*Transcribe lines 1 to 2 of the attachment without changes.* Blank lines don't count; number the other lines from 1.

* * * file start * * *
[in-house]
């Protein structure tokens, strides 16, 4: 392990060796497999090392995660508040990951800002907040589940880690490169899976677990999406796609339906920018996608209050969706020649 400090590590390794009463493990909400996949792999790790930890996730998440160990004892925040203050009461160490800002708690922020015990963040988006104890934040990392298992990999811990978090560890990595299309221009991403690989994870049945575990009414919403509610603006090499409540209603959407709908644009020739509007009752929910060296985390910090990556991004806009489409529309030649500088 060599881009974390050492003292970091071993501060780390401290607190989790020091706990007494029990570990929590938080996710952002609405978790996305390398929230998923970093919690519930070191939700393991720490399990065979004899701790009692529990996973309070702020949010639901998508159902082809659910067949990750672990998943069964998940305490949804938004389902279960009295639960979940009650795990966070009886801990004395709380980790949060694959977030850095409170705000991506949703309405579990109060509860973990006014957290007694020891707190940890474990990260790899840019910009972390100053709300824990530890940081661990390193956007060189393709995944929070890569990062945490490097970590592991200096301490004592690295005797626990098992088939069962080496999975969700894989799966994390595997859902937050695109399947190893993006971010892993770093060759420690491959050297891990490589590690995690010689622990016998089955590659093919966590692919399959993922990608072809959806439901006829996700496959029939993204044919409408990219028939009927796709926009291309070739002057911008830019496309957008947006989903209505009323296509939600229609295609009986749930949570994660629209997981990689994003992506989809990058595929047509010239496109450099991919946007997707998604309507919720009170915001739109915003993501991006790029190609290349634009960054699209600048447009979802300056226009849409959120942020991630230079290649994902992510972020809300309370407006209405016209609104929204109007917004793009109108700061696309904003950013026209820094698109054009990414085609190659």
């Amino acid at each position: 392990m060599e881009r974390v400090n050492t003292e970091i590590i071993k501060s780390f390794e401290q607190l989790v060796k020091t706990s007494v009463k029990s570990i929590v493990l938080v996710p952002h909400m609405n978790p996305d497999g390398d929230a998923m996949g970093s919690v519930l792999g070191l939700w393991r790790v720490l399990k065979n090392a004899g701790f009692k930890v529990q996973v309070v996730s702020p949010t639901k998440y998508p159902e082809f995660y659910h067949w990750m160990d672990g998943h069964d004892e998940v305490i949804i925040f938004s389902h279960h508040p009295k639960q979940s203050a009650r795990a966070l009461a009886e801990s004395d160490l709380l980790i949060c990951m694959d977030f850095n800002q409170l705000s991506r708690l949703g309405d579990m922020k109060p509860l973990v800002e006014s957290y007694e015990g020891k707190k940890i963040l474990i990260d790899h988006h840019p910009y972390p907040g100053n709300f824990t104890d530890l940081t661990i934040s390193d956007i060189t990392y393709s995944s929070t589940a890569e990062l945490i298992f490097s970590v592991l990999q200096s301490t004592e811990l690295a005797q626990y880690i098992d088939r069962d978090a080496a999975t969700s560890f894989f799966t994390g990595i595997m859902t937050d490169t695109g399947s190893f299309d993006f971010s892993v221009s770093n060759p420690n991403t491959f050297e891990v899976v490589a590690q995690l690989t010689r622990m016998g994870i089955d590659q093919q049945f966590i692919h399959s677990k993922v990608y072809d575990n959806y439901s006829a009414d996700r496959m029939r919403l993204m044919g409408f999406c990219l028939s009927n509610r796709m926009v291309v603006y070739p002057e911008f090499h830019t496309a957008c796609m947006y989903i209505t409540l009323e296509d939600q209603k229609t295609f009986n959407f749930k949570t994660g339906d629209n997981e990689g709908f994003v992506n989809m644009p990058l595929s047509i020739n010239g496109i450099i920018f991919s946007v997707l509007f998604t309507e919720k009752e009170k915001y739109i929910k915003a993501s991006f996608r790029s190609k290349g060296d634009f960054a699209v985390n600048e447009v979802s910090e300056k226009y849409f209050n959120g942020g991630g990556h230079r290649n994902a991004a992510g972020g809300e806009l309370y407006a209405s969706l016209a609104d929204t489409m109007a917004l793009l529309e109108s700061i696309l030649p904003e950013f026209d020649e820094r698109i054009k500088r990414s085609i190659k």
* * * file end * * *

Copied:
[in-house]
């Protein structure tokens, strides 16, 4: 392990060796497999090392995660508040990951800002907040589940880690490169899976677990999406796609339906920018996608209050969706020649 400090590590390794009463493990909400996949792999790790930890996730998440160990004892925040203050009461160490800002708690922020015990963040988006104890934040990392298992990999811990978090560890990595299309221009991403690989994870049945575990009414919403509610603006090499409540209603959407709908644009020739509007009752929910060296985390910090990556991004806009489409529309030649500088 060599881009974390050492003292970091071993501060780390401290607190989790020091706990007494029990570990929590938080996710952002609405978790996305390398929230998923970093919690519930070191939700393991720490399990065979004899701790009692529990996973309070702020949010639901998508159902082809659910067949990750672990998943069964998940305490949804938004389902279960009295639960979940009650795990966070009886801990004395709380980790949060694959977030850095409170705000991506949703309405579990109060509860973990006014957290007694020891707190940890474990990260790899840019910009972390100053709300824990530890940081661990390193956007060189393709995944929070890569990062945490490097970590592991200096301490004592690295005797626990098992088939069962080496999975969700894989799966994390595997859902937050695109399947190893993006971010892993770093060759420690491959050297891990490589590690995690010689622990016998089955590659093919966590692919399959993922990608072809959806439901006829996700496959029939993204044919409408990219028939009927796709926009291309070739002057911008830019496309957008947006989903209505009323296509939600229609295609009986749930949570994660629209997981990689994003992506989809990058595929047509010239496109450099991919946007997707998604309507919720009170915001739109915003993501991006790029190609290349634009960054699209600048447009979802300056226009849409959120942020991630230079290649994902992510972020809300309370407006209405016209609104929204109007917004793009109108700061696309904003950013026209820094698109054009990414085609190659």